Short stories featuring American women, their families and lives in India and South East Asia. The closer they are to Asia the more uncertain become their relationships with people and places, the more vivid are the descriptions and the more you want to know how they will end up.
The Saturday before I went home, Vivian, my father and I took a walk in the old part of the city. We had to get there by auto rickshaw, and Vivian and I were worried that the bumps and turns would scare my father. She kept one hand on his knee the whole time, something that seemed to please him. He would smile and say, 'That's fine,' each time he noticed it. The driver thought we were tourists and let us off at the Jama Masjid.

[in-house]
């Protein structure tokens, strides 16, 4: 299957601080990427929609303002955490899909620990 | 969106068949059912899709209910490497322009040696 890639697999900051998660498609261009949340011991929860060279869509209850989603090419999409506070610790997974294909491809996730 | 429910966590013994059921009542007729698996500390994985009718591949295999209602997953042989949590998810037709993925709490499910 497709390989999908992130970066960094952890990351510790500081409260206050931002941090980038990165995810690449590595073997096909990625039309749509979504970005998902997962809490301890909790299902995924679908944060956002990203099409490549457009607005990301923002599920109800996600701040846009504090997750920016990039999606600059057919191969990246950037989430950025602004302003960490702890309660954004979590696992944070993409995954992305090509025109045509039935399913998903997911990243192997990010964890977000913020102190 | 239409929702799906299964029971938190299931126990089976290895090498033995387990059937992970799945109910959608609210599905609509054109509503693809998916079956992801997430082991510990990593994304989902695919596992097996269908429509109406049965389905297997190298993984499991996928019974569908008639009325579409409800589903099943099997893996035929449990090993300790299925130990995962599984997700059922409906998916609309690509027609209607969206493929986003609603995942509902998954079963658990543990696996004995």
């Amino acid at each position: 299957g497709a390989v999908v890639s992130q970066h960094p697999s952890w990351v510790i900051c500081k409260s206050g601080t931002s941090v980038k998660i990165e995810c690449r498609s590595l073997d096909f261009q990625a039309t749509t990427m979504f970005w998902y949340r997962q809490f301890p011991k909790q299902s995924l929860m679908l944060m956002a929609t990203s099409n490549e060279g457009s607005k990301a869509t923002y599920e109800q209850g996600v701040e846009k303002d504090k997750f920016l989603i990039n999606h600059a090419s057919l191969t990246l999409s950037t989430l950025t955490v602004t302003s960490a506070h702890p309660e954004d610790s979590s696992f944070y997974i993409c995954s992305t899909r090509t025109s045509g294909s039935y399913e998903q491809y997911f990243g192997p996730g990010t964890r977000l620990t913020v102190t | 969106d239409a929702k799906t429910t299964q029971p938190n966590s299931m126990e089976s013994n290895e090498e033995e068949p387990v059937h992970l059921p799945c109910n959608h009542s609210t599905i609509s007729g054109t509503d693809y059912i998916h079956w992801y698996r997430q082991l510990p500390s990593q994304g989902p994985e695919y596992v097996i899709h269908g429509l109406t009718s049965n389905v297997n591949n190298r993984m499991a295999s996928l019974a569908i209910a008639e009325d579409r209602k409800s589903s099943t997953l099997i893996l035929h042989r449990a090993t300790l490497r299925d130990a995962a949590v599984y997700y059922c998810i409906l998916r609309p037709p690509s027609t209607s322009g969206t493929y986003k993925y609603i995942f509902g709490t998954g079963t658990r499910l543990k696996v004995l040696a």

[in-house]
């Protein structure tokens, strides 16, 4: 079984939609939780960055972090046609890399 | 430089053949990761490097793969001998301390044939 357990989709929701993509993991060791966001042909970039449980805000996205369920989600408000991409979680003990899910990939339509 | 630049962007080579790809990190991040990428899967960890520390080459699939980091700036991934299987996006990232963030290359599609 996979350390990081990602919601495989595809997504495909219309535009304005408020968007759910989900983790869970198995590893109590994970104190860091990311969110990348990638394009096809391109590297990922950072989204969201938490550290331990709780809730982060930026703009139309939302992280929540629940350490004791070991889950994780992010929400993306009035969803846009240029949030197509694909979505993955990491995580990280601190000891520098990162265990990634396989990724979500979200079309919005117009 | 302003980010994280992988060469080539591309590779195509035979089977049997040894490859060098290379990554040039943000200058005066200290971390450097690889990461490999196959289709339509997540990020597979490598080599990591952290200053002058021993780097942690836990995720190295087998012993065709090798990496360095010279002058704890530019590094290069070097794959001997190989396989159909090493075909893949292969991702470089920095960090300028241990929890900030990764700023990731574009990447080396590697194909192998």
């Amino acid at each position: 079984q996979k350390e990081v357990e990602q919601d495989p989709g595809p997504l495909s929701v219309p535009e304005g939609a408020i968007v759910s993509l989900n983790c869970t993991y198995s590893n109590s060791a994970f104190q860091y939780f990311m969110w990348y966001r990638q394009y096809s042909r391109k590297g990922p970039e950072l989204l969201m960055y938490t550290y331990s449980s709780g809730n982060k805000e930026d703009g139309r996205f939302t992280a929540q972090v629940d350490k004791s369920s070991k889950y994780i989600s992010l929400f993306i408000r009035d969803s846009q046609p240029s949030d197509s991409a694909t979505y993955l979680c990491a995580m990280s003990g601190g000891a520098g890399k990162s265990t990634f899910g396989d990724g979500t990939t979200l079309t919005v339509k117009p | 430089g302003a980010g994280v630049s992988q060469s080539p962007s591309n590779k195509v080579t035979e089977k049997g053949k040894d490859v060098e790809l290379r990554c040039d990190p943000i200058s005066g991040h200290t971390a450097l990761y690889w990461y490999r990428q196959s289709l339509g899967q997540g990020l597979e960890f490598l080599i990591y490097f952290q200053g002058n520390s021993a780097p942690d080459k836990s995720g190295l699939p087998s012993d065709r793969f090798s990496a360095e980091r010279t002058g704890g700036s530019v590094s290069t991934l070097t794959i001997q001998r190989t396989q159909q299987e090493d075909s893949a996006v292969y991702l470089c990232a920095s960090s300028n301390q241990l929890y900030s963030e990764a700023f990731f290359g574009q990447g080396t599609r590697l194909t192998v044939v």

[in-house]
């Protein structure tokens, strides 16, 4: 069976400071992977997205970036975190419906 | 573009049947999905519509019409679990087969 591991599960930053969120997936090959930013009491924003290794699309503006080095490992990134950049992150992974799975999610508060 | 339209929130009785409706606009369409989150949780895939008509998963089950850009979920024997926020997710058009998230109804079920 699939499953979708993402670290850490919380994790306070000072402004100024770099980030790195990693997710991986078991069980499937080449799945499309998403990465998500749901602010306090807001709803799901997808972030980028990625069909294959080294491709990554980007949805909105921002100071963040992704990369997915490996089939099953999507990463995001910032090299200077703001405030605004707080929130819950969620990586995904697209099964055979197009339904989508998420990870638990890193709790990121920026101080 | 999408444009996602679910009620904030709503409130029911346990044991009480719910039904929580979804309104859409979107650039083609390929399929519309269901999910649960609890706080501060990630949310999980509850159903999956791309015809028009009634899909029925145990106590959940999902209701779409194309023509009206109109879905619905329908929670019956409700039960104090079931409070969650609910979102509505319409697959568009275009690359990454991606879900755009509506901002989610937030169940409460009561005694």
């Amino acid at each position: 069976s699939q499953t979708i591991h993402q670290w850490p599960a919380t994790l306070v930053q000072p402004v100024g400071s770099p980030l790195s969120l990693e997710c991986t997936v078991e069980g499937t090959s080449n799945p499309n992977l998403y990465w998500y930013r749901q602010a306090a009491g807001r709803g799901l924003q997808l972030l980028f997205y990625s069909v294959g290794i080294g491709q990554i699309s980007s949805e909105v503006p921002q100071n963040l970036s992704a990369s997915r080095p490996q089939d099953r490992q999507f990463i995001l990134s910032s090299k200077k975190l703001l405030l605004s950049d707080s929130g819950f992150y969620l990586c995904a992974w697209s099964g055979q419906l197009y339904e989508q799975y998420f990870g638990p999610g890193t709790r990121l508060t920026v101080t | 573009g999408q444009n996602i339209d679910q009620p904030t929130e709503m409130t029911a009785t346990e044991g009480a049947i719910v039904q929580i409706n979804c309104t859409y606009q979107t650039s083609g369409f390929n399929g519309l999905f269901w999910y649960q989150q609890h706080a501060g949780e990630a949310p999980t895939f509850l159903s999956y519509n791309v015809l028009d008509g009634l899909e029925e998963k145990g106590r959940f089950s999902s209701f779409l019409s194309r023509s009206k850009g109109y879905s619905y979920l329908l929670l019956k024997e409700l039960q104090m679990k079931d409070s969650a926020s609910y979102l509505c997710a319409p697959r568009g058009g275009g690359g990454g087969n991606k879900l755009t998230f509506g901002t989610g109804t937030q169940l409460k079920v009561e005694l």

We went round the back of the mosque, past the back of the old Muslim tailors, to the main street of the bazaar, where Vivian browsed through the stalls, examining porcelain doorknobs arranged by size in cardboard cartons, allowing perfumes to be brought out and opened for her, and finally stopping at a stall that sold fruit and nuts, where she bought a kilo of yellow longans.